Cytogenetic evidence of an atypical alteration of 8q24 in combination with t(14;18) has been identified in a number of anecdotal reports, in which the 8q24 alteration has been described as a der or add(8)(q24) or as der(8)t(8;14;18).16, 19, 20, 21, 22, 23, 24 The molecular structure of the t(8;14;18) rearrangement has been studied in detail in the cell lines DOHH2, VAL and ROS-50.5 These studies have demonstrated that concurrent deregulation of BCL2 and MYC was achieved by translocation with a single IGH allele, whereby separation of the 3′ and 5′ IGH enhancer elements occurs with relocation of the BCL2-5′ IGH enhancer fusion to the der(8), and translocation of MYC adjacent to the 3′ IGH enhancer element that is retained on the der(14). Interestingly, in the VAL cell line, three copies of the BCL2-IGH-MYC fusion element were evident, one on the der(8) and two copies on an isoderivative 8q. The cytogenetic description that has commonly been used for this complex translocation, t(8;14;18), does not address the complexity of the rearrangement and does not conform to standard ISCN usage. The proper description requires use of the long or short form description for each derivative chromosome. The short description would be as follows: der(8)t(8;14)(q24;q32)t(14;18)(q32;q21), der(14)t(8;14)(q24;q32), der(18)t(14;18)(q32;q21) (personal communication, Dr Felix Mitelman).

This study has confirmed that translocation of BCL2 and MYC with a single IGH allele is a relatively rare event, identified in eight of 1350 acute leukaemia and malignant lymphoma karyotype analyses performed by our program. Five of the eight cases showed a similar pattern to that seen in the cell line DOHH2. Three cases showed a more complex version of this rearrangement, involving sequential duplication and translocation to generate a MYC-IGH-BCL2 fusion at one or more sites. In two of these extraordinary cases, a duplication of this triple fusion element was inserted within a complex der(13). In addition, unbalanced translocations of MYC to other chromosomes were detected, resulting in extra dosage of MYC in addition to the MYC-IGH-BCL2 fusions.

This unusual combination of rearrangements is relatively common in high-grade B-cell lymphomas, especially in those cases with atypical features of BL. The presence of this type of rearrangement may be suspected by the unusual dark G-band appearance of the terminal band at 8q24.2–24.3 which actually represents band 18q22. However, any structural alteration of 8q24 in the clinical setting of an aggressive B-cell lymphoma should be suspected of harbouring a simple or complex IGH-MYC translocation. It is possible that additional cases in our database may have contained cryptic or masked versions of either an IGH-BCL2 or IGH-MYC fusion and escaped inclusion in the study group. The possibility of IG light chain involvement in triple gene fusions must also be kept in mind. From the clinical and morphologic perspective, the identification of both BCL2 and MYC translocations, in simple or complex form, in a lymphoma with aggressive histology favours a diagnosis of transformed follicular lymphoma or de novo ALL/high-grade B-cell lymphoma, NOS, over classical Burkitt lymphoma. In light of the poor prognosis associated with this combination of translocations, accurate and timely recognition may be useful to guide clinical management. Consequently, the identification of a high-grade B-cell leukaemia/lymphoma by the pathologist should trigger appropriate cytogenetic and/or FISH investigations to confirm or exclude these clinically important genetic alterations. Equally important, an 8q24 structural alteration detected by chromosomal banding may not actually represent a MYC rearrangement, and requires confirmation by FISH analysis.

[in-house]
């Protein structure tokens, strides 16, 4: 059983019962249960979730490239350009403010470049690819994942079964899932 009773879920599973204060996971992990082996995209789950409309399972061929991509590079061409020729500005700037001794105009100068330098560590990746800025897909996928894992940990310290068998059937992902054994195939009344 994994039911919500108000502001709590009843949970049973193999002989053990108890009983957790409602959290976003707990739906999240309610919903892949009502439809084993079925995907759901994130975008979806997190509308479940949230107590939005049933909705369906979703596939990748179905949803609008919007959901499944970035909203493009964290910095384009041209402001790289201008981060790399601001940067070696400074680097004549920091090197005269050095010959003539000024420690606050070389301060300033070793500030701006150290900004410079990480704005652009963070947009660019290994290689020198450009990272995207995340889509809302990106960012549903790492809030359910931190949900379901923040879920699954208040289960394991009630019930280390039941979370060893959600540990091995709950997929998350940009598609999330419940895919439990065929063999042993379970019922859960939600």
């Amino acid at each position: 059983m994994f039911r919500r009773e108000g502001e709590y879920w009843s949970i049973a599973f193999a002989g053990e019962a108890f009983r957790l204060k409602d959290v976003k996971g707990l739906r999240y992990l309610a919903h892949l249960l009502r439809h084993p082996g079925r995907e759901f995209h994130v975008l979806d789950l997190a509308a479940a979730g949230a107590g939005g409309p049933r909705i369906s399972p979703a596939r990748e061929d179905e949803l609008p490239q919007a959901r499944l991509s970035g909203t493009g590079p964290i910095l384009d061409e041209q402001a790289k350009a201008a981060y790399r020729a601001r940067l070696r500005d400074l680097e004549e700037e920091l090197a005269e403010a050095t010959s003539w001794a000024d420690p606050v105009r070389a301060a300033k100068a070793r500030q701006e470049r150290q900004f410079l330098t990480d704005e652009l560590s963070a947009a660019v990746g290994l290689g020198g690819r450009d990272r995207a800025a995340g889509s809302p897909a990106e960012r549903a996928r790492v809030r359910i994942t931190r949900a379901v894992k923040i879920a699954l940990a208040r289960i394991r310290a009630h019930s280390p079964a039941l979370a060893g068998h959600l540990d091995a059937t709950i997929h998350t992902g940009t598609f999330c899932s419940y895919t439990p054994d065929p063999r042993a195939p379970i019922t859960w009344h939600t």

In summary, this study confirms that a significant proportion of high-grade B-cell leukaemia/lymphomas are characterised by concurrent BCL2 and MYC rearrangements with IG gene(s) that may involve simple or complex mechanisms. All cases of high-grade B-cell leukaemia/lymphoma, NOS, as defined in this study, should be suspected of having Bcl2 and Myc translocations. Additional investigation by cytogenetic analysis, FISH and immunohistochemistry may be helpful to determine the structural and functional status of the BCL2 and MYC genes. A combination of FISH probes for IGH, BCL2 and MYC labelled with three colors is especially useful to identify these chromosomal alterations. The possibility of cryptic or complex rearrangements involving the IG heavy and light chain genes and MYC should be kept in mind when interpreting atypical karyotypes or FISH signals. Efficient methods to detect MYC deregulation at the protein and/or RNA level that are applicable in the clinical laboratory, such as quantitative RT-PCR, are required for the assessment of Bcl-2 and Myc expression level in B-cell malignancies.


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We would like to acknowledge the cytogenetic technologists of the Cancer Genetic Laboratory, Department of Pathology and Laboratory Medicine, of the BC Cancer Agency. The high-quality cytogenetic and molecular cytogenetic analyses performed by this group have made this study possible. This research was also supported in part by NIH Grant #UO1-CA84967-1 (JMC, RDG, DEH). Stevan Knezevich is the first recipient of the Patricia Mansion Memorial Fellowship of the Lymphoma Foundation Canada (formerly the Lymphoma Research Foundation Canada).

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Correspondence to D E Horsman.

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  • acute lymphoblastic leukaemia/lymphoma
  • follicular lymphoma
  • Burkitt lymphoma
  • BCL2
  • MYC
  • translocation